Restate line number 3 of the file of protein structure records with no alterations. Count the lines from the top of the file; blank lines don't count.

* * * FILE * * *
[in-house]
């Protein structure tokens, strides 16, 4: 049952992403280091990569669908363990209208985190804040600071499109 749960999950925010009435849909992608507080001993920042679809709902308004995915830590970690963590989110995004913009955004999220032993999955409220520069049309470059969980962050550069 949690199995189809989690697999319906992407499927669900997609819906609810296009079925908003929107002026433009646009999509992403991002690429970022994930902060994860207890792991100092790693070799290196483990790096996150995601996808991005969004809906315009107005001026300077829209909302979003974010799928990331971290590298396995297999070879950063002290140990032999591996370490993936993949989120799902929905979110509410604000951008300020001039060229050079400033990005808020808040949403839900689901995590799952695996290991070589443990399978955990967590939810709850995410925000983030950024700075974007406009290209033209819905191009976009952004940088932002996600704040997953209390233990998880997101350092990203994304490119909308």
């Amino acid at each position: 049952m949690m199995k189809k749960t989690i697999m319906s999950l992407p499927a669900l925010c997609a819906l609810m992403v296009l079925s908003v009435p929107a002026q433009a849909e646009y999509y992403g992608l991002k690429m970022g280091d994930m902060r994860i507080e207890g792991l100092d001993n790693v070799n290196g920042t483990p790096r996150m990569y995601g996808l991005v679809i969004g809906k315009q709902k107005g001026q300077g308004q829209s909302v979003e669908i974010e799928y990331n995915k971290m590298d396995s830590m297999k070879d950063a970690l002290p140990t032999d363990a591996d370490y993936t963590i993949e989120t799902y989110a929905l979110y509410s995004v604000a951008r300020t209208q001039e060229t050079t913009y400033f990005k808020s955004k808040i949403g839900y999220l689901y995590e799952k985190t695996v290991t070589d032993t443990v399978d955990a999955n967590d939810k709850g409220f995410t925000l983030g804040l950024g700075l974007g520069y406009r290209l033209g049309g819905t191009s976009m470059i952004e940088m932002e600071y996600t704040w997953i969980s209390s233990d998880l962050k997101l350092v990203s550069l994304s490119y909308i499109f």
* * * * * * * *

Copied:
């Amino acid at each position: 049952m949690m199995k189809k749960t989690i697999m319906s999950l992407p499927a669900l925010c997609a819906l609810m992403v296009l079925s908003v009435p929107a002026q433009a849909e646009y999509y992403g992608l991002k690429m970022g280091d994930m902060r994860i507080e207890g792991l100092d001993n790693v070799n290196g920042t483990p790096r996150m990569y995601g996808l991005v679809i969004g809906k315009q709902k107005g001026q300077g308004q829209s909302v979003e669908i974010e799928y990331n995915k971290m590298d396995s830590m297999k070879d950063a970690l002290p140990t032999d363990a591996d370490y993936t963590i993949e989120t799902y989110a929905l979110y509410s995004v604000a951008r300020t209208q001039e060229t050079t913009y400033f990005k808020s955004k808040i949403g839900y999220l689901y995590e799952k985190t695996v290991t070589d032993t443990v399978d955990a999955n967590d939810k709850g409220f995410t925000l983030g804040l950024g700075l974007g520069y406009r290209l033209g049309g819905t191009s976009m470059i952004e940088m932002e600071y996600t704040w997953i969980s209390s233990d998880l962050k997101l350092v990203s550069l994304s490119y909308i499109f």